Solo RV living or solo travel is more popular now, than it’s ever been. It follows the same route as the Tiny House movement, where people want to scale down, live smaller, have less impact on the environment and be closer to nature.
Yet traveling around solo in a recreational vehicle brings with it some specific issues, that need to be addressed. While you have the opportunity to make all the decisions and go where you want to go, you also lack the support of a partner. Nothing is as devastating as facing a disastrous event, while parked alone in the boondocks, without any lines of communication and far away from the nearest help.
Before getting on the road, we have to anticipate the difficulties we may face during our explorations, so we can avoid worrying about all bad things that can happen. Be prepared, realistic and have fun!
Many things can happen, as it can at home. Don’t let that stop you from enjoying the RV lifestyle, just take a few reasonable precautions to enhance your trip and improve your security.
Get a dog, it will be a friend for life! An RV may be too small for your furry friend, but he’ll find his favorite spot and you don’t mind to step over him every time you move. It is a companion, you can talk to, hold and hug. And what better security than your best friend, who is always awake and alert!
What if you’re a ‘cat’ person? You don’t like dogs? Then buy a ‘Beware of the Dog’ sign; that is a $5 deterrent that is hard to beat.
Know where you are at all times and watch out for suspicious activities. Park your car ready to drive straight out in an emergency. If it doesn’t feel right, move and find another campsite. Expect things to happen, but remember that there are many more good guys, than bad ones. Enjoy this amazing lifestyle with new vistas every day and experiences you could not get any other way.
Car keys are easy to misplace or forget; there’s no partner with an extra set when you lock yourself out. I always bring a spare key and carry it in one of my socks, but you can also keep it on a chain around your neck. Or hide a spare in a secure, but inconspicuous place on your van.
Search & Rescue
If something serious happens, you may be able to contact a campground host or a fellow camper. But if you are a serious solo hiker or backpacker, a Personal Locator Beacon should be a required safety device. This satellite gizmo brings help under the most difficult circumstances.
Carry your ID at all times and a card with your RV’s location. If you’re incapacitated, emergency workers would know where your vehicle is located. And don’t forget to have your dog microchipped. Copy your documents and keep them in a safe place.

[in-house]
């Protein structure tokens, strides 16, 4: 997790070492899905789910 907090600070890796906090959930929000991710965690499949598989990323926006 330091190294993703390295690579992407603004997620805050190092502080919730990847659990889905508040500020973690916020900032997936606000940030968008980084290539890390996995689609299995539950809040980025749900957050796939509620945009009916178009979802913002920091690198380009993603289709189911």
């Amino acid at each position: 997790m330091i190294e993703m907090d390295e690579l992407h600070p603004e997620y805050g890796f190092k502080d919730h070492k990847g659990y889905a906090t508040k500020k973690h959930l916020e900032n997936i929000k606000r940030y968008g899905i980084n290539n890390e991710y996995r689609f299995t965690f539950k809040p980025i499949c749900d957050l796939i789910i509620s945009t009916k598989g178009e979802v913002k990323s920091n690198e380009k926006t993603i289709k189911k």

Have as many communication devices as possible, phones, tablets, computers, PLB’s, etc. They all can be used in emergencies, but keep them charged at all times. Find campsites where your phone works and use boosters to improve signal strength for your phone and Wi-Fi. Spot satellite service allows you to send a preprogrammed message from anywhere to your family and friends. Share your travel route with them and where you’ll be staying. Check-in frequently.
Learn to get yourself back on the road: know how to change a tire or dig yourself out of a sand trap. Buy basic spare parts, like light bulbs, fuses, belts or a extra set of wiper blades. Carry an extra pint of motor oil.
Create An Imaginary Friend
Put out an extra pair of shoes and create the impression that you’re not alone. Have an extra chair and two mugs outside, to complete the illusion. The extra seat is always convenient when you invite someone to join you.
- Your dog is an easy conversation opener.
- Bring your hobby outside and folks will flock to it.
- Go to an organized get together or walk around the campground. Many RVrs long for some conversation.
- Join a Solo RV Club: they make it easy to meet up with members.
- If everything fails: enjoy your own company.
Solo Travel Sense
- Travel at a slower pace. The best site is the one you just drove past.
- Planning where to go, is half the fun.
- Keep your car filled up at all times.
- Check the vehicle’s fluids regularly.
- Get a Emergency Roadside Service membership.
- Store extra food and water.
- Giving your RV a good monthly wax job, preserves the paint and makes it easier to clean.
- Create an Arrival & Departure list: turn on/off propane, lock the fridge, check the hitch connection, etc. Make it a fail save journey.
- Park close to other RVrs.
- Leave your (expensive) jewelry at home and keep your big-ticket gizmo’s out of sight.
- If you wake up from unfamiliar noises outside, turn on your lights or better yet, use the extra night-vision side camera’s of your vehicle and drive off if you feel uncomfortable.
- Hornet spray is an effective and cheap deterrence against intruders. It sprays a forceful narrow stream over a long distance. A more expensive alternative is a bottle of bear spray.
- Have a gun? If you think you need one, you should reconsider traveling solo. But if you do, know all the regulations, check the gun laws of the states you travel in, take gun safety classes and regular shooting lessons. Keep it locked away!